Kings are everywhere in Shakespeare, from Hamlet to Richard the Second, from Henry the Eighth to Macbeth; many of the plays contain a central element of a king or autocratic head of state such as Julius Caesar, for example. They focus more specifically on the nature of that person's power, especially on the question of removing it; what it means on both a political and psychological level, how it can be achieved, and what will happen afterwards. This is not surprising, considering the times Shakespeare was living in: with the question of who ruled and where their authority came from being ever more increasingly asked in Elizabethan and Jacobean times the observations he makes are especially pertinent.
Kings and kingship also lend themselves well to drama; the king is a symbol of the order (or disorder) of the day and a man who possesses (almost) absolute authority and the status that accompanies that, whilst in contrast he is also a human being with the ordinary weaknesses of that condition.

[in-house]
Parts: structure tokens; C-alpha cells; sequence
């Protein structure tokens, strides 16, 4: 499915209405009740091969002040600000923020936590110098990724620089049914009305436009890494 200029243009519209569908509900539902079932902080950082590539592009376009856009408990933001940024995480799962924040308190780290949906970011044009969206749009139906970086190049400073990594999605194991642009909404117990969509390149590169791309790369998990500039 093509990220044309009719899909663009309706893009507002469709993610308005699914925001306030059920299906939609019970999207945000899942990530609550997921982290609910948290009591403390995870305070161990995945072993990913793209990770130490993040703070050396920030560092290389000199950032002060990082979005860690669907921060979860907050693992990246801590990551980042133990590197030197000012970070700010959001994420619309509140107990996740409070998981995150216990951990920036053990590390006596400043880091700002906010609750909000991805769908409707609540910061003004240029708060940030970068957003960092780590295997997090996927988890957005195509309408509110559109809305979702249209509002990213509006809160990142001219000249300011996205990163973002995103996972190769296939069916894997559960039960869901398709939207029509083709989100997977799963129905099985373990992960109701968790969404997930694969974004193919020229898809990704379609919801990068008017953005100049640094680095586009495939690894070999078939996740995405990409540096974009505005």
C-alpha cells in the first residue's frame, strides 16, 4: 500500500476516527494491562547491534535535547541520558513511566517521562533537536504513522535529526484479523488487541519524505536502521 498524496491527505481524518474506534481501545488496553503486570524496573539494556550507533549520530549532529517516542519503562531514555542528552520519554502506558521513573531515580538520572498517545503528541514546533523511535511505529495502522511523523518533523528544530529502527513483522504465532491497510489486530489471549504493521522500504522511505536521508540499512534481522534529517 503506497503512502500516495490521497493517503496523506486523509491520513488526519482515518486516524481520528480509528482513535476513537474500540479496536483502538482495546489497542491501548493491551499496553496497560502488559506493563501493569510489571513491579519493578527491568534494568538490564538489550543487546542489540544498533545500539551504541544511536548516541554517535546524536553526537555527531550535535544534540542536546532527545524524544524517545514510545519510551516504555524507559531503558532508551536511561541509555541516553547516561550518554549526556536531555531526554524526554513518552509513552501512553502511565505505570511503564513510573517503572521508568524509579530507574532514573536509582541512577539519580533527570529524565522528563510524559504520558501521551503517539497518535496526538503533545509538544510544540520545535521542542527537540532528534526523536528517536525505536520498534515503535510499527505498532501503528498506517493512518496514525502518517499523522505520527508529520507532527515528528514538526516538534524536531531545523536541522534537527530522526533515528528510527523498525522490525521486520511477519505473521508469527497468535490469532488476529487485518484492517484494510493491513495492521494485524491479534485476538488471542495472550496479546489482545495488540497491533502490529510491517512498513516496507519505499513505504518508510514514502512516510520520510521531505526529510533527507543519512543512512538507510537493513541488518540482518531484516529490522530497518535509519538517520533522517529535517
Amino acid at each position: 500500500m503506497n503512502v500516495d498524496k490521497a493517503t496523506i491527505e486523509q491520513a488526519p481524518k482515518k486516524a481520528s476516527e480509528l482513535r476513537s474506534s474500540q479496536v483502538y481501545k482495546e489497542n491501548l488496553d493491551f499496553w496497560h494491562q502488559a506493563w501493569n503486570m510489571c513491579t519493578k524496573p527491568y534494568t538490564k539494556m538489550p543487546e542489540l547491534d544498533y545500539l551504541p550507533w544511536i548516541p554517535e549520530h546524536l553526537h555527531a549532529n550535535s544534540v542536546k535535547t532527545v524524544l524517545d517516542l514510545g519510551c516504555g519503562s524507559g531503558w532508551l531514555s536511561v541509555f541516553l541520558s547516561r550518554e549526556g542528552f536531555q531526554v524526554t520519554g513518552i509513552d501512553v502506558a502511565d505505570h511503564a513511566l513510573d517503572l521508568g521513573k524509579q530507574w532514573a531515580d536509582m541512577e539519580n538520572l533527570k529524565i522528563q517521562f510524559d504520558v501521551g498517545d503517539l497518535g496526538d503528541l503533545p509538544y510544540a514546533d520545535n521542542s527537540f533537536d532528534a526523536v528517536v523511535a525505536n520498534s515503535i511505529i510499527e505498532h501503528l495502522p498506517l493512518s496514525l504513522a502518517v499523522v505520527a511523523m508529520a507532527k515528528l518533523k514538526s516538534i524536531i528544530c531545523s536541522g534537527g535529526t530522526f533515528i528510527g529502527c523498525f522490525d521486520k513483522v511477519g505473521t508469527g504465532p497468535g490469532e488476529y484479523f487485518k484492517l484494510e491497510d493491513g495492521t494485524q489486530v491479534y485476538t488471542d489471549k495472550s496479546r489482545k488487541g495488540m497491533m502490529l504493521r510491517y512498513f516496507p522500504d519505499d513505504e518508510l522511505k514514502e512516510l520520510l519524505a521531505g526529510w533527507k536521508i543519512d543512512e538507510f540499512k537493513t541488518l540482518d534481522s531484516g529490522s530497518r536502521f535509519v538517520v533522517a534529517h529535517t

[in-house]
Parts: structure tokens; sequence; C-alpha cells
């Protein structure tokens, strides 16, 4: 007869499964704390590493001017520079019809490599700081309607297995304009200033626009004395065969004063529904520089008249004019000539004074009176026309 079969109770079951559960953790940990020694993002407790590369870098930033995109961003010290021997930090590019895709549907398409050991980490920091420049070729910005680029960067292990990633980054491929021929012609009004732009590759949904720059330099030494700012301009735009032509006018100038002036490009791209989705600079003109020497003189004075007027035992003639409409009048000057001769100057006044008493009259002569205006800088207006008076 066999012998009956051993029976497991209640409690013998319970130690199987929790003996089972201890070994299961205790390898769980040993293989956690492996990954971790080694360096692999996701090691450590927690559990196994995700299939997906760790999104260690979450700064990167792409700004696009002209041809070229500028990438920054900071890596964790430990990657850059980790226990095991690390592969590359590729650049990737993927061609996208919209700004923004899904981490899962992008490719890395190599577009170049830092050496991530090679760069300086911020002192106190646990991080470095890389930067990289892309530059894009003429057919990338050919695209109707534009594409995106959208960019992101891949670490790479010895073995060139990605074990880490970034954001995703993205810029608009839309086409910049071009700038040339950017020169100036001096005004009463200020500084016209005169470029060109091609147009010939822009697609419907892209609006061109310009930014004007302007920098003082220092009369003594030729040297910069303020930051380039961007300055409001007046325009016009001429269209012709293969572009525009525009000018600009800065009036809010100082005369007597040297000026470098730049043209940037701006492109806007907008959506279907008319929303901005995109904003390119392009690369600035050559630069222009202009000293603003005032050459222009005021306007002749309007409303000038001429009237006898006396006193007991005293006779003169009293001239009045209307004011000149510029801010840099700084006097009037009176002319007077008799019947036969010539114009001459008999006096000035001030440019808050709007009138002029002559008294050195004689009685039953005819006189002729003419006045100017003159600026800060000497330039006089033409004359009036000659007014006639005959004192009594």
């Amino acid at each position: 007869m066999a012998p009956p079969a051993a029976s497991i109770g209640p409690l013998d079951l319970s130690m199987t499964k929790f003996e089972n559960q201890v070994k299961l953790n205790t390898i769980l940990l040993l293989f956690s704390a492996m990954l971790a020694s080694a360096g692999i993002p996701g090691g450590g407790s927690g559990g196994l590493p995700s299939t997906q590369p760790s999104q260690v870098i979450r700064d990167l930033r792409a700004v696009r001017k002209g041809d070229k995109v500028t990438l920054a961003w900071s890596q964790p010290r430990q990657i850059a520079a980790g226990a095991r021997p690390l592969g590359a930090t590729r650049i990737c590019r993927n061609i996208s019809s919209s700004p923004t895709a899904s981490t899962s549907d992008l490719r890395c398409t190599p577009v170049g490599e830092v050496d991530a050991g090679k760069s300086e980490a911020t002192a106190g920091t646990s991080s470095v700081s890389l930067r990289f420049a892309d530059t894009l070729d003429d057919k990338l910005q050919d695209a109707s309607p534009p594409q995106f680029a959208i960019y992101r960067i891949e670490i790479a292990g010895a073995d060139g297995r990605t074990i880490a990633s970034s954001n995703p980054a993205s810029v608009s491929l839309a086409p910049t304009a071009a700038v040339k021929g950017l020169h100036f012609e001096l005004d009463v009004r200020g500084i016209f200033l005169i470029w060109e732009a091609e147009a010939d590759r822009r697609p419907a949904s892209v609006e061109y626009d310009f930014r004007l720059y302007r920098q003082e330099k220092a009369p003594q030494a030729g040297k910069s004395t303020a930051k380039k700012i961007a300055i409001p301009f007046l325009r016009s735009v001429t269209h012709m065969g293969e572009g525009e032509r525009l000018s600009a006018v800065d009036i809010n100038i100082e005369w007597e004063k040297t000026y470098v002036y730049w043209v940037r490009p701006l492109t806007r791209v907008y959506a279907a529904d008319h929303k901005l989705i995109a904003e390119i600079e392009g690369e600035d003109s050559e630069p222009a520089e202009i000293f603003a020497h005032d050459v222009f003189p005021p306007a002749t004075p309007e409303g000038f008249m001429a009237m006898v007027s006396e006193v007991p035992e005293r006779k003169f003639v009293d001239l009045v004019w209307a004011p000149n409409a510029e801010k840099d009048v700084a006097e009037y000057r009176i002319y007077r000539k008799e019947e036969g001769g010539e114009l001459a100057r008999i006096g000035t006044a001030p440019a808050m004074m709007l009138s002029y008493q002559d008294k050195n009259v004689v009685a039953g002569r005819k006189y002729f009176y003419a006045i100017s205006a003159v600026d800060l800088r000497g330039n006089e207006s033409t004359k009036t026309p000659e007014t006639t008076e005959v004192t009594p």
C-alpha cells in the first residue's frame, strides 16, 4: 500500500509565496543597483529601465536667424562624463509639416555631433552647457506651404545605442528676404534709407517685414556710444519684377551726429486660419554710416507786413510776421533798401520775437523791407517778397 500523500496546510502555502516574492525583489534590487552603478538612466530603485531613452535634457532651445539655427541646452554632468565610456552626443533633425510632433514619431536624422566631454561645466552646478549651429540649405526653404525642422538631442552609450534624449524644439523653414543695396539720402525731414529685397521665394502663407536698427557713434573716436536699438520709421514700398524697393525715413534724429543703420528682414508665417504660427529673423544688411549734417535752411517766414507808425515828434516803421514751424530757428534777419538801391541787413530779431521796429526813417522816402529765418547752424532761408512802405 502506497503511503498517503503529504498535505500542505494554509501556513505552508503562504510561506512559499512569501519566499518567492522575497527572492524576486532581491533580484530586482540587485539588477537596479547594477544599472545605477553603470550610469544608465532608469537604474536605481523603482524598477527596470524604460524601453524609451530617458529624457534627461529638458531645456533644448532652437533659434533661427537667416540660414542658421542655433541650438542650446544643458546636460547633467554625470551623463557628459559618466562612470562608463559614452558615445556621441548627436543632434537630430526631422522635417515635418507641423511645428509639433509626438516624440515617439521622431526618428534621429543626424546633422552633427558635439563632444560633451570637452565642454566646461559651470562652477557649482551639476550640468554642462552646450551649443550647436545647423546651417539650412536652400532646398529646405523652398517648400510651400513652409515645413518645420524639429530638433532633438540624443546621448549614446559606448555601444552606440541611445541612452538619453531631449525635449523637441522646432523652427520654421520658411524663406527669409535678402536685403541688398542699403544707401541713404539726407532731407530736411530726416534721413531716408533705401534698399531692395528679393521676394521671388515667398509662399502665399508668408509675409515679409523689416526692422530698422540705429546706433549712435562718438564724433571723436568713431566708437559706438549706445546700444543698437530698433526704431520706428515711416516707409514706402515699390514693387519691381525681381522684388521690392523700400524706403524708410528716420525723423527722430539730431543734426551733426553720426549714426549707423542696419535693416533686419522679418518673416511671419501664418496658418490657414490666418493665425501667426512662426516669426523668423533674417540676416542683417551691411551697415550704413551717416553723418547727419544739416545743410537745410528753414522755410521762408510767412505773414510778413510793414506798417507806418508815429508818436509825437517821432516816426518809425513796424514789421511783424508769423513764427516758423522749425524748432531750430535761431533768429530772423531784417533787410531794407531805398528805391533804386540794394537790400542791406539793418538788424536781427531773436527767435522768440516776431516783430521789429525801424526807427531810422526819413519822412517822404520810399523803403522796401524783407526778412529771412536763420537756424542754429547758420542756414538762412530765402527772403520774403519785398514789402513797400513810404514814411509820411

Shakespeare is also said to have loved the drama of killing; according to legend he would "make a speech when he killed a calf" in his father's abattoir (Richard Wilson: 'A Brute Part'.) The dramatic image of sacrifice is particularly prevalent in Julius Caesar; Brutus says:
" Let us be sacrificers but not butchers, Caius.
We all stand up against the spirit of Caesar;
And in the spirit of men there is no blood:
O! then that we could come by Caesar's spirit,
And not dismember Caesar. But, alas!
Caesar must bleed for it. "
( II.i.166-171 )
Many images of sacrifice are present throughout the play, such as the servant returning and saying to Caesar:
" They would not have you stir forth to-day.
Plucking the entrails of...